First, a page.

PURE FICTION: The first of the nine episodes of “The Assassination of Gianni Versace: American Crime Story” premieres on Jan. 17 on FX, and the Milan-based house of Versace on Monday released an official statement to clarify its stance.
“The Versace family has not authorized nor has it in any way been involved in the TV series dedicated to the death of Gianni Versace,” said the company. “Since Versace has not authorized the book from which it is partially drawn and has not taken part in writing the script, this TV series must be considered a work of fiction.”
This confirms comments made to WWD in October 2016. It is understood no legal action is being taken against the program.
The book Versace refers to is “Vulgar Favors” by Vanity Fair writer Maureen Orth, published in 1999, two years after the designer’s murder in Miami in 1997 at the hands of serial killer Andrew Cunanan. The series is directed by Ryan Murphy and comes on the heels of the Emmy-winning “People v. O.J. Simpson: American Crime Story,” the opening episode of which was also directed by Murphy.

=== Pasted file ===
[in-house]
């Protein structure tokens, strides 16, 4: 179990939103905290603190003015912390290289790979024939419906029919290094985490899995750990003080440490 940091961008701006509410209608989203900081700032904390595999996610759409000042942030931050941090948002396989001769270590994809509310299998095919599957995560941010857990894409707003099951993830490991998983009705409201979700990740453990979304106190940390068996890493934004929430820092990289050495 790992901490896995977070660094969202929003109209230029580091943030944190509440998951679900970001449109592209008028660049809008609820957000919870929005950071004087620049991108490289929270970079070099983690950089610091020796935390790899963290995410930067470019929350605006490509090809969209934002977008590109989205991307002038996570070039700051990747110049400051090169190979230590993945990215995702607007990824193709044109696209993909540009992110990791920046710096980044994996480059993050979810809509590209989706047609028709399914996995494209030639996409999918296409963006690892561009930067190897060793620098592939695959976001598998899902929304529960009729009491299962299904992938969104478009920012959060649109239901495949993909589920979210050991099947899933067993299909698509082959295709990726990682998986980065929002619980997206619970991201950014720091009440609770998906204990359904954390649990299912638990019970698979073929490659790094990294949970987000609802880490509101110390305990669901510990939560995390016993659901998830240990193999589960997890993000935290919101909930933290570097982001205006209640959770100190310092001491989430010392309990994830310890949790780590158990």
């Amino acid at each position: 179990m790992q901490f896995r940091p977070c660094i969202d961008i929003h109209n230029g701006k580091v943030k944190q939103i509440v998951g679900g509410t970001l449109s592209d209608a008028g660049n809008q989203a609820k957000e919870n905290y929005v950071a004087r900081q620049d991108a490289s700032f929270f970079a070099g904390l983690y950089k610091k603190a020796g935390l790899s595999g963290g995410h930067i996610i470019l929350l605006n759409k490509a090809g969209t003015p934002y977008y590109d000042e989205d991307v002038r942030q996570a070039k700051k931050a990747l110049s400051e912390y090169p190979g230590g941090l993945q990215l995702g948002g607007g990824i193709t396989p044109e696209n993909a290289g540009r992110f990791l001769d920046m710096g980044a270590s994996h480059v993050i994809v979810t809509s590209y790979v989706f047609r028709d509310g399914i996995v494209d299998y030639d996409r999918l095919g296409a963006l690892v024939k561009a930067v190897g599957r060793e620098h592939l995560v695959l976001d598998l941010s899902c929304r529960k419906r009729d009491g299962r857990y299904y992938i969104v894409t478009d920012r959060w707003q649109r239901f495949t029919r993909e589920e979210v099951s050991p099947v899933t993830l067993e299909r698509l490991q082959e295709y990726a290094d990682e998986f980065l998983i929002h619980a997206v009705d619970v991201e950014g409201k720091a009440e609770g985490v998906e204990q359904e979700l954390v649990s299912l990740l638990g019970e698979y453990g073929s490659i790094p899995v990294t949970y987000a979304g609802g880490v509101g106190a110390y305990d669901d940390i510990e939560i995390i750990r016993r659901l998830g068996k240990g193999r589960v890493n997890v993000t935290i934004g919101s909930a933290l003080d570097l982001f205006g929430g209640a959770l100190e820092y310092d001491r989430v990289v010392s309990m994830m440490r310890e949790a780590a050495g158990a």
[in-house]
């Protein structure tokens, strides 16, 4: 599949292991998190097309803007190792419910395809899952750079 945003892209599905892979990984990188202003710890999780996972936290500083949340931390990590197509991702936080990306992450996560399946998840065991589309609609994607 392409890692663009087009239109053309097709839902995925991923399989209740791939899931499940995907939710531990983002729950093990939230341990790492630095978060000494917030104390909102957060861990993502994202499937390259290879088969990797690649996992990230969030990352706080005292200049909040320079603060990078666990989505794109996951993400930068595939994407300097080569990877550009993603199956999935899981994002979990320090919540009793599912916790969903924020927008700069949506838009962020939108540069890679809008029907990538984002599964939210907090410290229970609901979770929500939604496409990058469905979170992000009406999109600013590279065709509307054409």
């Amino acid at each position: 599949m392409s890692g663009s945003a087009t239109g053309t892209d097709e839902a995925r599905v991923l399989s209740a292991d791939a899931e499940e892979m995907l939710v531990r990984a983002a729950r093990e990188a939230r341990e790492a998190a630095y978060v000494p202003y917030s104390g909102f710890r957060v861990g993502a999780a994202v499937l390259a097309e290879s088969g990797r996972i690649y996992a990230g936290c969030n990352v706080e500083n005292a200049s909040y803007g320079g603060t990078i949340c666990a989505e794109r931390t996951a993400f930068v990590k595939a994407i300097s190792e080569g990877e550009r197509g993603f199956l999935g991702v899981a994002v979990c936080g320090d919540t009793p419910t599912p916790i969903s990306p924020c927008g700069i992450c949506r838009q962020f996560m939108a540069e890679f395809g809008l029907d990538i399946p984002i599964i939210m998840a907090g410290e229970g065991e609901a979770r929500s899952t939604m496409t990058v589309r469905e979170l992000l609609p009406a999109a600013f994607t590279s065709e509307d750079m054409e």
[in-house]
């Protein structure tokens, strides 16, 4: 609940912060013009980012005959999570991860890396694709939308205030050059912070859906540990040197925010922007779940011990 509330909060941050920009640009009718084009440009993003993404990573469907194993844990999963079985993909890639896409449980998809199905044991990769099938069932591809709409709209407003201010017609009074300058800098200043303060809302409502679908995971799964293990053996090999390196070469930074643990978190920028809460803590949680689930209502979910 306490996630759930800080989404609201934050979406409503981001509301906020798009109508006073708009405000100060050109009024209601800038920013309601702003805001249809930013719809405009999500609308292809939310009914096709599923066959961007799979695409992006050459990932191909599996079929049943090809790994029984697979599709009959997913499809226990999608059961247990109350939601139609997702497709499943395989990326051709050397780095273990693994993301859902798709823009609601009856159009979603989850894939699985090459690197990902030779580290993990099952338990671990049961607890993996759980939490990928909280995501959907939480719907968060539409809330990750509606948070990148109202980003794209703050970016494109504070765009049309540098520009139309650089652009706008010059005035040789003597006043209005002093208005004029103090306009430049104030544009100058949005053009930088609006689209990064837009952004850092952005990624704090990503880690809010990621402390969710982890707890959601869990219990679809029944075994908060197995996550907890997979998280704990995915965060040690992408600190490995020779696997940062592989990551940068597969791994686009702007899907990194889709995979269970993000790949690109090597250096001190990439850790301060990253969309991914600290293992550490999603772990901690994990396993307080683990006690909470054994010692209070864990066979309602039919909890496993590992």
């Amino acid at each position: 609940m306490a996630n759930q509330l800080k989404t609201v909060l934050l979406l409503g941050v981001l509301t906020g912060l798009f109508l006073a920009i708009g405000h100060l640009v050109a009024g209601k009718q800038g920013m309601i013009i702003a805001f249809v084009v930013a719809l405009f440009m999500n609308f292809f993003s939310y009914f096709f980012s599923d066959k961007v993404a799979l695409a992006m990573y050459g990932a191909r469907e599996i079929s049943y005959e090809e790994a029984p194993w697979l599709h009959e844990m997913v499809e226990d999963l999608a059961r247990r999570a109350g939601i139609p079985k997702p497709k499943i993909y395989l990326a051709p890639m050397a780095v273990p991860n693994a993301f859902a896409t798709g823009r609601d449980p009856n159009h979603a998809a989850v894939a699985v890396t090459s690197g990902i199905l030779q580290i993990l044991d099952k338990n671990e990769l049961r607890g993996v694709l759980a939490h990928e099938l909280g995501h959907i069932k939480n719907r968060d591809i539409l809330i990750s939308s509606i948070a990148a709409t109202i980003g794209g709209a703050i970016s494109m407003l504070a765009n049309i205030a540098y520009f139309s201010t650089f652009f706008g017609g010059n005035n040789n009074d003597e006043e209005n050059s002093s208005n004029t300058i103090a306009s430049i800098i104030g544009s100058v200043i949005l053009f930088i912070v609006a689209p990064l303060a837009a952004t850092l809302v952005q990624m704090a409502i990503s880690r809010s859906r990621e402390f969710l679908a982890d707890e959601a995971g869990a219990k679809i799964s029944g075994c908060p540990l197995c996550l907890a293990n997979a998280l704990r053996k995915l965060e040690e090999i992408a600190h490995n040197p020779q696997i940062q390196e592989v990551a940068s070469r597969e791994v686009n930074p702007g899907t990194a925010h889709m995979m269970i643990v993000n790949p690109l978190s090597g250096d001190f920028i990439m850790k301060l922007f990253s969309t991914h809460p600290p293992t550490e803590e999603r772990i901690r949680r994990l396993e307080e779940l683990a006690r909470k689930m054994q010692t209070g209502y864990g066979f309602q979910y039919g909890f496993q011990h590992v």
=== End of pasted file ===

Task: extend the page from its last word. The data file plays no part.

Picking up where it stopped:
Gianni Versace is played by Edgar Ramírez and Versace’s partner Antonio D’Amico is played by Ricky Martin. Penélope Cruz stars as Versace’s sister Donatella, while Cunanan is played by Darren Criss.
In November, Donatella Versace told WWD’s Collections she was not tempted to watch the series and said: “I spoke with Penélope, she is a friend, she said she will treat me with respect — yes, but I don’t know what will be [shown], from a book that says incredible falsehoods.”
This is not the first time the Versace siblings have been an unwilling source of inspiration. In 2013, Lifetime broadcast its original movie “House of Versace.” On that occasion, the company said that it “neither authorized nor had any involvement whatsoever in the forthcoming TV movie about Mrs. Versace.” The firm also took issue with the book that triggered that film, Deborah Ball’s 2010 “House of Versace: The Untold Story of Genius, Murder and Survival.”